Have you noticed how angry everyone online is lately? Taking a confluence of factors into consideration, this might have been the most furious Internet week of 2014, and it’s not even over yet. But I’m not talking the myriad of real issues we as a people are facing. Below, let’s quickly look at three topics that seem to be pissing everyone off, when there seem to be much more important things toward which to focus our animosity.
What We’re Mad About: The Little League World Series
Why We’re Mad: Philly’s the type of city that could always use something or someone to root for, but it’s rare that we actually land legitimate options. Now, our very own Taney Dragons, led by breakout star/wunderkind/Sports Illustrated covergirl Mo’ne Davis, is one W away from playing for a national championship. Go Taney! Everyone loves to see awesome local kids have fun and succeed, right? NO OF COURSE NOT STOP BEING HAPPY.
Naysayers are focusing on the immense pressure these 11- t0 13-year-olds are seemingly facing — many of them cry when they make errors and/or lose — and the overbearing fanaticism of parents and spectators. Inquirer writer Amy Rosenberg stated that the attention the team’s getting is emblematic of “our national sickness”; fellow Inky scribe Mike Sielski dug up an old column discussing the concerns of broadcasting kids’ sports heavily on national TV. Tons of my friends employed not-safe-for-kids language to describe the home-plate umpire’s questionable ball-strike ability in last night’s lopsided loss to Las Vegas.
Chill Out: Is throwing a bunch of emotionally fragile children onto a huge stage where there’s a good chance they’ll fail in front of everyone they know an ideal setup? No, but it’s my guess that it’s also the opportunity of a lifetime for many of these players. Where else are they going to get the chance to meet and compete against teams from around the world at a game they all love? Do Americans take youth sports too seriously? Sure. But according to my eye test, all this sociological over-analysis doesn’t seem to be reaching the young Dragons on the field. Call me crazy, but the pure excitement, cheese-grin smiles and admirable sportsmanship they’re displaying indicates to me that they’re having a ball out there. Let’ em play!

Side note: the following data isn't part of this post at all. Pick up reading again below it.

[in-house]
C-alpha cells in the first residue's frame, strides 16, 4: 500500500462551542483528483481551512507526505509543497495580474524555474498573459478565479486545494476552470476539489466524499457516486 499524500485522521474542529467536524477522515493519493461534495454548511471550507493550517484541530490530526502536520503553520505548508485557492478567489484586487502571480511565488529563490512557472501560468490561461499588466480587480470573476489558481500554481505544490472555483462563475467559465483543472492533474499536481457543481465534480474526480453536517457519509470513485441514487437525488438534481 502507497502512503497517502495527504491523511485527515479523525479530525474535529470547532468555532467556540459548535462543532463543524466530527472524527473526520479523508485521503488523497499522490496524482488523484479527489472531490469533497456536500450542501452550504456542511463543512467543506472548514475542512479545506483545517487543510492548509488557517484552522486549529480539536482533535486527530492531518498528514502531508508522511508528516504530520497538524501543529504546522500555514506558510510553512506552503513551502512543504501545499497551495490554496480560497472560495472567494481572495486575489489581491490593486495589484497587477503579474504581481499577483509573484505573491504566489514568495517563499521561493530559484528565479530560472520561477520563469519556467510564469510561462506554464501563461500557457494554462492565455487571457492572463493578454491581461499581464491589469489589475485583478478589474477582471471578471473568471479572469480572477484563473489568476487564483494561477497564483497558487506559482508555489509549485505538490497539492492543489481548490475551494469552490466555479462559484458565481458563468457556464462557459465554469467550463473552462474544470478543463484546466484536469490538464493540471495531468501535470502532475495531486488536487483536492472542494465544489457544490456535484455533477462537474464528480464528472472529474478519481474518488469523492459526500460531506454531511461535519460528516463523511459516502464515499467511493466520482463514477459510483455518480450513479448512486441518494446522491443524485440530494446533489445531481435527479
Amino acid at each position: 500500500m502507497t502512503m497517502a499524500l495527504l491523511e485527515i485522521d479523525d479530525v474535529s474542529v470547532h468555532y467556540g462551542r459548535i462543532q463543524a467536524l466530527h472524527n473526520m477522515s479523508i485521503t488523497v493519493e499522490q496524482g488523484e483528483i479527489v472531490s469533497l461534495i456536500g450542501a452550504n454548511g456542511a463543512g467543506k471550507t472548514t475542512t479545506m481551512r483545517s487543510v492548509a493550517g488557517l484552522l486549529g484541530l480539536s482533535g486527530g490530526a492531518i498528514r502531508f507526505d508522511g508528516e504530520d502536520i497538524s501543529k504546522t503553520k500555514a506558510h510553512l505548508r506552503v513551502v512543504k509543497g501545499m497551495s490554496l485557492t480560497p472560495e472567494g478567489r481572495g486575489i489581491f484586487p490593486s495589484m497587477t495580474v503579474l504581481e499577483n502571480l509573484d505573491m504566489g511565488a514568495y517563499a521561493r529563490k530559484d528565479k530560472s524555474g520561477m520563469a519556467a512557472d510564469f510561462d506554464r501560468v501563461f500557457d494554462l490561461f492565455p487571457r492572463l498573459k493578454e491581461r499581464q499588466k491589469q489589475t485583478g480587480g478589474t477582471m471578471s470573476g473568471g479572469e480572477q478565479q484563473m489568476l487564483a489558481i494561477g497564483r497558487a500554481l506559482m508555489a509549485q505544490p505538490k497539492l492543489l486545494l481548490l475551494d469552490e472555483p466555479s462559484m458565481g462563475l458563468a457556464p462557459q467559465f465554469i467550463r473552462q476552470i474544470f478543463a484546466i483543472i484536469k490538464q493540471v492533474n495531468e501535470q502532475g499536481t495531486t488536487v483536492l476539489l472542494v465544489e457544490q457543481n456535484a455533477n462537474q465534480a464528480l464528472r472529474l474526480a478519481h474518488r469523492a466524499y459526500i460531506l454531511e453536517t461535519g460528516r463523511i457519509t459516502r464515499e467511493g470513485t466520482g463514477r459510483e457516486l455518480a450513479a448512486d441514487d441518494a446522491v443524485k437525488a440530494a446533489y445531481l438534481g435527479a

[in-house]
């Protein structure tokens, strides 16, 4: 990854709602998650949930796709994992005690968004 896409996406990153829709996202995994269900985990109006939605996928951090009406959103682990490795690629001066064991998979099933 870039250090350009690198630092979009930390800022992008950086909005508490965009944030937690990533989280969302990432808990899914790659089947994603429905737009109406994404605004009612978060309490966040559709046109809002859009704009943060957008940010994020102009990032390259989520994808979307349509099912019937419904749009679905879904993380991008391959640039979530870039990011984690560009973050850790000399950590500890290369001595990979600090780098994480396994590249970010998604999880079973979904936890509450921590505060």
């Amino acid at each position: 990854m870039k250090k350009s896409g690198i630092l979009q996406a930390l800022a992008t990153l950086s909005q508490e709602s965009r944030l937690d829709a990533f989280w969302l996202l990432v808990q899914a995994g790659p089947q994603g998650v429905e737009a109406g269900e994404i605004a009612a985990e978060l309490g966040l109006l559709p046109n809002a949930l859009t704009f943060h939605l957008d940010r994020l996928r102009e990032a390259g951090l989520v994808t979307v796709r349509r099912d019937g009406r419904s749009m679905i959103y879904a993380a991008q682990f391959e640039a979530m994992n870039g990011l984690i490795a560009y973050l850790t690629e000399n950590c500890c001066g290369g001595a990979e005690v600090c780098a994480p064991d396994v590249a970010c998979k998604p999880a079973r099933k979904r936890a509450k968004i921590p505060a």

Instead: Read this wonderful 700 Level column by Dave Zeitlin about all the positive aspects of Taney’s run, then redirect all baseball hate toward Ruben Amaro Jr.
What We’re Mad About: The ALS Ice Bucket Challenge
Why We’re Mad: The philanthropic craze, started in the states by a golfer in Florida, has gone international, with everyone you know, plus athletes, celebrities, politicians and Lena Dunham, partaking in the bizarre self-soaking ritual in the name of ALS research. Haters of this pursuit, however, find the largely self-shot clips to be phony, self-absorbed, sanctimonious and falsely deferential. It’s more about the likes and the shares than the actual charitable cause, they say. None of these clowns actually know or care about ALS.
Chill Out: Social media is narcissism. Being angry about somebody using Facebook or Twitter to shamelessly promote an opinion, cause or stance is like being mad at a hammer for driving in a nail. Get used to it. If this was just some empty idiotic pursuit with no actual giving backing it, I’d fully understand such vitriol. But consider the numbers — this thing has directly resulted in nearly $23 million for ALS research. Is that not enough to look past that lacrosse douche named Bryce you went to high school with turning a car-wash bucket over his Nantucket reds? Lighten up. People are actually being helped here.
Instead: Watch this amazing compilation of ice bucket fails. It’s probably not going to change your opinion on the whole thing if you despise it, but damn is it hilarious.
What We’re Mad About: Taylor Swift’s new music video
Why We’re Mad: Swift, whom we often forget is a local (s/o Wyomissing), just released the clip for her new pure-pop single “Shake It Off” on Monday.
The clip, which features her writhing around while surrounded by various types of dancers (omg I can’t dance either we have so much in common), has already earned close to 21 million YouTube views — as well as the Twitter ire of OFWGKTA rapper Earl Sweatshirt, who didn’t even need to watch the thing to know it’s “inherently offensive and ultimately harmful.” (He’s referring to a specific segment of the video, in which Swift flails while surrounded by twerking women in booty shorts.) This, of course, has led to a war of words between her many fans and her many detractors, who, throughout Swift’s career, have clashed and commingled like fresh and salt water to create a distinct brackish solution she calmly collects and distills into billions of dollars.
Chill Out: Miley Cyrus famously ran into very similar flak after her infamous VMA performance, but in Swift’s case it’s a little different. For starters, she’s awkwardly swanning her way across multiple styles of dance in the video, from ballet to modern to breakdancing, with twerking just one of the segments (“aw gee shucks I’m a pretty white girl who doesn’t fit in anywhere!”). It’s dumb and flat — but is it really culturally deleterious? I don’t hear many people making the same comments about Nicki Minaj’s (awesome) video for “Anaconda,” which could be subjected to the same criticisms. With everything going on in Missouri and elsewhere, it just doesn’t seem like the most valuable target for our rage. Lastly, we’re talking about Taylor Swift here, the reed-thin blonde-chick embodiment of a dad joke. Is the “Shake It Off” video concept well-timed or well-executed? No. It is corny and eye-rolly as hell? Absolutely. But is it intentionally malicious? I don’t think so.
Instead: Concentrate on pretending you don’t like the song so your friends (who also secretly like the song) don’t make fun of you.
Follow @DrewLazor on Twitter.